• Options: df = delta*ΔS + 0.5*gamma*ΔS^2 <-- The risk factor is the stock price
• In the case of a long call or short put option, the risk is a drop in the stock price: -ΔS
• A long call will have positive delta = [0,1] such that estimated option price change = df = delta*ΔS + 0.5*gamma*ΔS^2 = (+delta)*(-ΔS) + 0.5*(+gamma)*(-ΔS)^2 = negative + positive; i.e., loss due to delta mitigated by gamma
• A short put will have negative delta = [-1,0] such that estimated option price change = df = delta*ΔS + 0.5*gamma*ΔS^2 = (-delta)*(-ΔS) + 0.5*(+gamma)*(-ΔS)^2 = positive + positive; i.e., this change in option value and the position is short so this is a loss due to delta exacerbated (made worse) by the gamma
• In the case of a long put or short call option, the risk is an increase in the stock price: +ΔS
• A long put will have negative delta = [-1,0] such that estimated option price change = df = delta*ΔS + 0.5*gamma*ΔS^2 = (-delta)*(+ΔS) + 0.5*(+gamma)*(+ΔS)^2 = negative + positive; i.e., loss due to delta mitigated by gamma
• A short call will have positive delta = [0, 1] such that estimated option price change = df = delta*ΔS + 0.5*gamma*ΔS^2 = (+delta)*(+ΔS) + 0.5*(+gamma)*(+ΔS)^2 = positive + positive; i.e., loss due to delta exacerbated by gamma
• Bonds: dP/P = -D*Δy + 0.5*convexity*Δy^2 <-- risk factor is yield change. Note this is effectively similarto the version above for options!
• Long bond: risk is increase in yield, +Δy, such that dP/P = -D*Δy + 0.5*convexity*Δy^2 = -D*(+Δy) + 0.5*convexity*(+Δy)^2 = negative + positive; i.e., loss due to duration mitigated by convexity
• Short bond: risk is drop in yield, -Δy, such that dP/P = -D*Δy + 0.5*convexity*Δy^2 = -D*(-Δy) + 0.5*convexity*(-Δy)^2 = positive + positive; i.e., loss due to duration exacerbated by convexity (short the value increase is a loss)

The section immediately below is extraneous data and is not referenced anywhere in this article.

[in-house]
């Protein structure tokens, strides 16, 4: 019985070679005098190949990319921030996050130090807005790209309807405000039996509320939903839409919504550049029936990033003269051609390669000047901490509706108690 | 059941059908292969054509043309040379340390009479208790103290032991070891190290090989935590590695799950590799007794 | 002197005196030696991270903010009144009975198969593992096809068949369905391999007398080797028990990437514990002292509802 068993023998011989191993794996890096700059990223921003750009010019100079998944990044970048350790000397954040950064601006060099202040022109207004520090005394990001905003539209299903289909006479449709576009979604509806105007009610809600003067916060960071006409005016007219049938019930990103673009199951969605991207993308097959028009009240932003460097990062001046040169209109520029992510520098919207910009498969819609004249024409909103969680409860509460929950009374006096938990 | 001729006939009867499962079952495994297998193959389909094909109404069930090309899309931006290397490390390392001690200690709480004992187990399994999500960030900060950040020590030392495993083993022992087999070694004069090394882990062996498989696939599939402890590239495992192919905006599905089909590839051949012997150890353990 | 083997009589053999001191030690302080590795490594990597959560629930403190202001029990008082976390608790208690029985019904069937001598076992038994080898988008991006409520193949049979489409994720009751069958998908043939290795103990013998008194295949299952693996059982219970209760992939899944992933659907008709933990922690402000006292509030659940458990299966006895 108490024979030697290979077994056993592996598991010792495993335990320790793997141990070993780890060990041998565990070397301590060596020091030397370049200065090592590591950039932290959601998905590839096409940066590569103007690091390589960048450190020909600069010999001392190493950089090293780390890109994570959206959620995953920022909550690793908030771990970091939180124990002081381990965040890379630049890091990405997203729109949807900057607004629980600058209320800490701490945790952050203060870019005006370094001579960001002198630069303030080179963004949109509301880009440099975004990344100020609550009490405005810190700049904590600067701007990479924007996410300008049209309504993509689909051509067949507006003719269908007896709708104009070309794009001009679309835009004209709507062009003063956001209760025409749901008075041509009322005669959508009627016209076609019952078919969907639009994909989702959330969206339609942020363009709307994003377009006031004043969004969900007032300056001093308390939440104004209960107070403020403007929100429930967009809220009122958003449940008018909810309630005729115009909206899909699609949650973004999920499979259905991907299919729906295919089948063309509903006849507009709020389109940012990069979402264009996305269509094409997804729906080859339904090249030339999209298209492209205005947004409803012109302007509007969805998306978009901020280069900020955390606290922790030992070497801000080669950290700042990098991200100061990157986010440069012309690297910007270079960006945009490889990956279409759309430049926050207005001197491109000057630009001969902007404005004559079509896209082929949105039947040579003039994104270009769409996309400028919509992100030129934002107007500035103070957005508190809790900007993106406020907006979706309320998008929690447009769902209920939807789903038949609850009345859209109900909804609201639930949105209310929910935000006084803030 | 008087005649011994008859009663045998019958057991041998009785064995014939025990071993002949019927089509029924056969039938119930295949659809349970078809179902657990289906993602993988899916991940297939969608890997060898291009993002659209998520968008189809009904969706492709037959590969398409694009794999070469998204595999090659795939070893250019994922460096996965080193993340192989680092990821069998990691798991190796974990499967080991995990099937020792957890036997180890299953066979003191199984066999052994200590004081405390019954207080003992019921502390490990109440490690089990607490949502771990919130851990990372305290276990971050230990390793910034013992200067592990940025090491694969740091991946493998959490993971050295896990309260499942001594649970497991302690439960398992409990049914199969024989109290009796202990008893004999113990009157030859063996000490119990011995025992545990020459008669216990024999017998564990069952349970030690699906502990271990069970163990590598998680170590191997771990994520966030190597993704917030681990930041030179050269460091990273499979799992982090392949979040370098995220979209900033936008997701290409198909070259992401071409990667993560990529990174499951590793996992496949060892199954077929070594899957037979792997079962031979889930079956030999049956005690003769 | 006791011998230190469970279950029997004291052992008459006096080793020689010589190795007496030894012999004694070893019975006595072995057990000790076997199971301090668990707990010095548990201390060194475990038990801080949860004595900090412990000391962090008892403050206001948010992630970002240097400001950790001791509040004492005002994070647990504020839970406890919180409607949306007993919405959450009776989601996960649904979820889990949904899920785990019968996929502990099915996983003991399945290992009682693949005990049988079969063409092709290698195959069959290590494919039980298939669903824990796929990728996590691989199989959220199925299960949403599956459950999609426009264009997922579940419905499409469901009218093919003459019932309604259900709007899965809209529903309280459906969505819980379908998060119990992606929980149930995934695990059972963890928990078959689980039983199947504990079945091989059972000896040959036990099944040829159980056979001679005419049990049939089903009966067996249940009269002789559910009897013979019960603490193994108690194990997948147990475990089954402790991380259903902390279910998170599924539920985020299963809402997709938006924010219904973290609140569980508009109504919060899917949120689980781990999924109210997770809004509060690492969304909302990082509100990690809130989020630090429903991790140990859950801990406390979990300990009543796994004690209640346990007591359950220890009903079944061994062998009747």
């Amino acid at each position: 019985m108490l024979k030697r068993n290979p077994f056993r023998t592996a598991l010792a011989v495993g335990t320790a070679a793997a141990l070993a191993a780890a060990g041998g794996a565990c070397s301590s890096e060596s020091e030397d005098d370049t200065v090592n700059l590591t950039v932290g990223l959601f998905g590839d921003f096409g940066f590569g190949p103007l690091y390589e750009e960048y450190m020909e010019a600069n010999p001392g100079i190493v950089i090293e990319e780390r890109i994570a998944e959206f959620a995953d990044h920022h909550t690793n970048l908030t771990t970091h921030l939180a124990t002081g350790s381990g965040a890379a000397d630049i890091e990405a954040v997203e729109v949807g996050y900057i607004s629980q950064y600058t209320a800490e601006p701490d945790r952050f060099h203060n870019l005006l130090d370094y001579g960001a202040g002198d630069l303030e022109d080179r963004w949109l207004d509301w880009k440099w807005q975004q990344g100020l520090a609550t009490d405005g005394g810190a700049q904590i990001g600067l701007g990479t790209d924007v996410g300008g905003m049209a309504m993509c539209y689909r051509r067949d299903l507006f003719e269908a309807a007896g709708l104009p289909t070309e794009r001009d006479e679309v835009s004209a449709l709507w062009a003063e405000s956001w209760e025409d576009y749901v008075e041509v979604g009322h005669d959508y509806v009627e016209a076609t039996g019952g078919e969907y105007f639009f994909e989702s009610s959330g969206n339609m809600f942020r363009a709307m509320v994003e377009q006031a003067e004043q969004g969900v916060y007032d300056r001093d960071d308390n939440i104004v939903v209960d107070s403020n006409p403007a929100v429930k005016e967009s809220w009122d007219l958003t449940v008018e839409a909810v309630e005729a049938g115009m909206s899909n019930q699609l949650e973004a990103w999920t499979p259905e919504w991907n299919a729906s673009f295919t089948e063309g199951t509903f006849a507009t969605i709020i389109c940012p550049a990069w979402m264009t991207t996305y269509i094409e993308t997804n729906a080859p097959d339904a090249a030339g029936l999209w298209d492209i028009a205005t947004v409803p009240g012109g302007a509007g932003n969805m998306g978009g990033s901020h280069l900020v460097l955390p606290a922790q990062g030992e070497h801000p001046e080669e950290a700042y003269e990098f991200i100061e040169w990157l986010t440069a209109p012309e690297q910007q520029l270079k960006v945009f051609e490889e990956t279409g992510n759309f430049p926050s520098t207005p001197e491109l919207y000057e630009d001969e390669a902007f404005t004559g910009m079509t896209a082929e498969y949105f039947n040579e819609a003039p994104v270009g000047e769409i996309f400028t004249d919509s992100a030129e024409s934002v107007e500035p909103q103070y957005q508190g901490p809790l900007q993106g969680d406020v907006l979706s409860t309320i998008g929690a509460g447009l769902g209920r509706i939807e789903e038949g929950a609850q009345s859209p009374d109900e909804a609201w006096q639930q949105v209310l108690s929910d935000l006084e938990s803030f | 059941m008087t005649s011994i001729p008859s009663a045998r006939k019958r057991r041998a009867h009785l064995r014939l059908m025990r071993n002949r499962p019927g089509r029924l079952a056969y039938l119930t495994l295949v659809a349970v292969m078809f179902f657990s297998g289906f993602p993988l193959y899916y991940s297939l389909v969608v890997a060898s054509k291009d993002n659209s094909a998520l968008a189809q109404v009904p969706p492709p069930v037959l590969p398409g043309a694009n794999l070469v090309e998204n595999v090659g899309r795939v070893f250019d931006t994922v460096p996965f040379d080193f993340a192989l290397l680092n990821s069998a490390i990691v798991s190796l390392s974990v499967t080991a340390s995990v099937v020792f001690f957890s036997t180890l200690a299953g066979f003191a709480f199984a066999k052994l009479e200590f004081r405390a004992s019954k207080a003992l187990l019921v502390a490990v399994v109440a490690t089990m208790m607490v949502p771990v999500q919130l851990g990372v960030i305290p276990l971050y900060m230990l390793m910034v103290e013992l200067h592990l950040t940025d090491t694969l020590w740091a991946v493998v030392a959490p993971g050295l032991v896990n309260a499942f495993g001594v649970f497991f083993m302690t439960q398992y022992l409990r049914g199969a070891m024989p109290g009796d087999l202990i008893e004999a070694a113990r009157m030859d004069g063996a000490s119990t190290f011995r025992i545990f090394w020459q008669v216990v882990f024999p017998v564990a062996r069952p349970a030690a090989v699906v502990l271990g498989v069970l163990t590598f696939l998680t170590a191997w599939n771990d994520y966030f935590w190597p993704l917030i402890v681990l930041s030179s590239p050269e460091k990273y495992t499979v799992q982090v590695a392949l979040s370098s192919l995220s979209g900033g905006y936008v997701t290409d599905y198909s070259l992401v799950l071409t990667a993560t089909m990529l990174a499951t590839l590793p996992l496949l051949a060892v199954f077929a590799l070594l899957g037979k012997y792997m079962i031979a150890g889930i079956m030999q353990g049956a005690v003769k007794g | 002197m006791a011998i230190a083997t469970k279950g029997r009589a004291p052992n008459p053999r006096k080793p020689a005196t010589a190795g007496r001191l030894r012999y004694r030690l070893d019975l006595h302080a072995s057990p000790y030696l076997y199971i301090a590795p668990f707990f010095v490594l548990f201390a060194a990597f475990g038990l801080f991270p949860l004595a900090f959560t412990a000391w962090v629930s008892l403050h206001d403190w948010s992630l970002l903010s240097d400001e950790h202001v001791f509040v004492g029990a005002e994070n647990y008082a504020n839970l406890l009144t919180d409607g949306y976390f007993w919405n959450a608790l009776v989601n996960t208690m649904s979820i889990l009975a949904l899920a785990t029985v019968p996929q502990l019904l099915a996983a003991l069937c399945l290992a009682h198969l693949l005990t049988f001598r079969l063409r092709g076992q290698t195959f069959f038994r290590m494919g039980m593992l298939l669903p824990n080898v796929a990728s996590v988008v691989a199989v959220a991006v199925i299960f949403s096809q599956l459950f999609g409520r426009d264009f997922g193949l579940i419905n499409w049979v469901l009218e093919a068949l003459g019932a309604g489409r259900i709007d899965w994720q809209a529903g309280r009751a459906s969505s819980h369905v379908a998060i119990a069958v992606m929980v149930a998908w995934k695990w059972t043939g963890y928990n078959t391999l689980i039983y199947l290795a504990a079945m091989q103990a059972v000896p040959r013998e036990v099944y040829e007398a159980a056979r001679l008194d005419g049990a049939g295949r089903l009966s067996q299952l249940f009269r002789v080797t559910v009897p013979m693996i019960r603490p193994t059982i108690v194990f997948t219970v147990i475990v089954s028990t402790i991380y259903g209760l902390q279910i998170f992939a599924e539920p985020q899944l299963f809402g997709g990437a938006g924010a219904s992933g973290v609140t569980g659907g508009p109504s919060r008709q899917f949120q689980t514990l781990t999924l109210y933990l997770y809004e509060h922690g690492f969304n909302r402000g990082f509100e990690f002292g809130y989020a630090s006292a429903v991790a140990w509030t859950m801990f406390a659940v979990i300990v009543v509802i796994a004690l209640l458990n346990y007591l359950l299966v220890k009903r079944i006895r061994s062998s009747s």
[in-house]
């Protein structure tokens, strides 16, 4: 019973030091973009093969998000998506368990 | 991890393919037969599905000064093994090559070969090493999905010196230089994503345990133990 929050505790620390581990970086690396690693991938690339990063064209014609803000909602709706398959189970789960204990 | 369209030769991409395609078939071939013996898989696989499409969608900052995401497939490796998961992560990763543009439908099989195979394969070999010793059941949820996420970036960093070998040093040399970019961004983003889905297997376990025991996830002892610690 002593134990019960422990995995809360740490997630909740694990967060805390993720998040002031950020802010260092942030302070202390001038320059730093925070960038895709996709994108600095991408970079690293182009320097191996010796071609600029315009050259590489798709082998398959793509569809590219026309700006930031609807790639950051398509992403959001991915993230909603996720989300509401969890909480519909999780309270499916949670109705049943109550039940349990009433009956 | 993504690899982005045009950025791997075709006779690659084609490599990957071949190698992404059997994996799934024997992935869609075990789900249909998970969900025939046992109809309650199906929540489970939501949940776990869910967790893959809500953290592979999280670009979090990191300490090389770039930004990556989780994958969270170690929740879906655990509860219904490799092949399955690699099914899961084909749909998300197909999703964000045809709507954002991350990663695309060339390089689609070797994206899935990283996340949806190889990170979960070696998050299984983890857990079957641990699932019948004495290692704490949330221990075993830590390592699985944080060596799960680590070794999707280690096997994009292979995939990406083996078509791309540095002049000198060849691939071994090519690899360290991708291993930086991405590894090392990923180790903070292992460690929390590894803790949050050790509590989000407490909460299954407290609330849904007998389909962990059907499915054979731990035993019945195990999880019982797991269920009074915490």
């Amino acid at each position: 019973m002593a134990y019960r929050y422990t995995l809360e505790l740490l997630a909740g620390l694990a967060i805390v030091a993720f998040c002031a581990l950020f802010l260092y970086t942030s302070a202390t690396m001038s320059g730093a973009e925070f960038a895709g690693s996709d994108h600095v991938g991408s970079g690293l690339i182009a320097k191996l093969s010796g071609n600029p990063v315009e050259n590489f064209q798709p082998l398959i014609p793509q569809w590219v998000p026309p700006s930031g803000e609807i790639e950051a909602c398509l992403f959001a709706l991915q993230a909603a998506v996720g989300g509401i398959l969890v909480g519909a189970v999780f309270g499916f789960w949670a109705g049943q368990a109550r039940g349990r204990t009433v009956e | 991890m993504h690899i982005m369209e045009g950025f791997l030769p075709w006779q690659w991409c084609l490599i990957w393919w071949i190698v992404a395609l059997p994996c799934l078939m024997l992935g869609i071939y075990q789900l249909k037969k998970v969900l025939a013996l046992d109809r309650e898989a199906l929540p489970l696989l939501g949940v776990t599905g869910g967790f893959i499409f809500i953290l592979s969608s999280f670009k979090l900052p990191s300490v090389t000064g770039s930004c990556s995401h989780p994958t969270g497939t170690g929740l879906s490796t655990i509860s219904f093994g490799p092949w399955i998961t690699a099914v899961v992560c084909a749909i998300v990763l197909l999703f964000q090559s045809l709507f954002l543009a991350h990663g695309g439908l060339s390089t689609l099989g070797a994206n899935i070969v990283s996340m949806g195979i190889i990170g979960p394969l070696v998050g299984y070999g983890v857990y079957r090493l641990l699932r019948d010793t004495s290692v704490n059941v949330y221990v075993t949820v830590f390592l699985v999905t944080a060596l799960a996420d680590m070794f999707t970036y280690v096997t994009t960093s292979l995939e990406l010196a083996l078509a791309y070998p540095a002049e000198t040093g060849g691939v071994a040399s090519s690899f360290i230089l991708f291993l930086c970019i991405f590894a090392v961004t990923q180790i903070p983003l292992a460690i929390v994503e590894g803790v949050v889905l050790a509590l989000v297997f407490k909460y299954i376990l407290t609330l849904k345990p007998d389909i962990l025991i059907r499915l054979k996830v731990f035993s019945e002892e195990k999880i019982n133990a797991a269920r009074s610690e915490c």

Here is my previous incorporate for reference (from the link above). I hope this is helpful!

Hi @Anay I quickly created this image to explain. On the left is a long position in a put; on the right (i just flipped it!) is the corresponding short position in a put. In both cases, red is the actual non-linear payoff, while blue represents one of the tangents such that its slope is delta:

I think trying to frame in "add" or "subtract" is too hairy (difficult); e.g., is the VaR positive or negative? Rather, the point is:
• If we are long the put, the risk is an increase in the stock price: the value predicted by the linear approximation (blue) is less than the actual value. However, we can say this different ways, right? although the actual value (red) is greater than the approximated (blue) value (option price), we can say "the actual loss is less than delta estimates" and, as VaR tends to be expressed in positive terms "the true VaR [i.e., loss expressed as a positive amount] is less than delta estimates" because the gamma (the curvature) works in our favor. This is an illustration of the advantage of being "long gamma," which the first term (delta) does not caputure.
• On the other hand, the short put (right side) is the opposite. Here the risk is a decrease in the stock price such that the linear approximated value (option price) is greater than the true value. This is being short gamma and it works against us. Now the actual loss is worse than estimated; i.e., the VaR is greater.
In mathy terms, Taylor truncated to only two terms says: df = δf/δS*δS + 0.5*δ^2f/δS^2*dS^2 + ....
In the option context, that is df = ΔS*delta + 0.5*gamma*ΔS^2
• ΔS*delta is represented by the blue line. Consequently, ΔSinforms df (change in option value) obviously:
• For a long put position, risk is +ΔS with linear impact: -df = +ΔS*(-delta)
• For a short put position, risk is -ΔS with linear impact: +df = -ΔS*(-delta)
• But 0.5*gamma*ΔS^2 is always additive in the Taylor Series because (ΔS^2) is positive regardless of up/down stock price
• For a long put position, that implies the positive gamma terms mitigates the negative delta term (-df); i.e., reduces risk
• For a short put position, that implies the positive gamma terms exacerbates the postive delta term (+df); i.e., increases risk
I hope that helps!

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#### lushukai

##### Active Member
Subscriber
Thank you David for the amazing illustration!